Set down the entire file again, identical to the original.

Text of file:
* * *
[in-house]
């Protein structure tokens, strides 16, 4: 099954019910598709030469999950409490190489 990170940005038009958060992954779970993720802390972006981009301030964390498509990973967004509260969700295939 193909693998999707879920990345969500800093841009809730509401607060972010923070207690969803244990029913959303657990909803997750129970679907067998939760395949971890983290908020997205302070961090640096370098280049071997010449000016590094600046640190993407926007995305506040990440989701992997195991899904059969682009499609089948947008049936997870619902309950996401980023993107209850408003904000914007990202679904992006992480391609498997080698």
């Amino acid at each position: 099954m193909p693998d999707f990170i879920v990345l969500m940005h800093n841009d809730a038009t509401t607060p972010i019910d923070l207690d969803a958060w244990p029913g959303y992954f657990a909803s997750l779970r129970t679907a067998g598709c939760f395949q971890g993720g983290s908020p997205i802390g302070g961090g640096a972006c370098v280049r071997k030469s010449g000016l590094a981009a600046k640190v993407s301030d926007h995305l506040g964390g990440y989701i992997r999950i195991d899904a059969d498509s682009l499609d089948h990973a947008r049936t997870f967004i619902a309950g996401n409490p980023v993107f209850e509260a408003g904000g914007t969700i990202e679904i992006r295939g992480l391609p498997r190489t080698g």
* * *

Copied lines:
[in-house]
């Protein structure tokens, strides 16, 4: 099954019910598709030469999950409490190489 990170940005038009958060992954779970993720802390972006981009301030964390498509990973967004509260969700295939 193909693998999707879920990345969500800093841009809730509401607060972010923070207690969803244990029913959303657990909803997750129970679907067998939760395949971890983290908020997205302070961090640096370098280049071997010449000016590094600046640190993407926007995305506040990440989701992997195991899904059969682009499609089948947008049936997870619902309950996401980023993107209850408003904000914007990202679904992006992480391609498997080698």
């Amino acid at each position: 099954m193909p693998d999707f990170i879920v990345l969500m940005h800093n841009d809730a038009t509401t607060p972010i019910d923070l207690d969803a958060w244990p029913g959303y992954f657990a909803s997750l779970r129970t679907a067998g598709c939760f395949q971890g993720g983290s908020p997205i802390g302070g961090g640096a972006c370098v280049r071997k030469s010449g000016l590094a981009a600046k640190v993407s301030d926007h995305l506040g964390g990440y989701i992997r999950i195991d899904a059969d498509s682009l499609d089948h990973a947008r049936t997870f967004i619902a309950g996401n409490p980023v993107f209850e509260a408003g904000g914007t969700i990202e679904i992006r295939g992480l391609p498997r190489t080698g």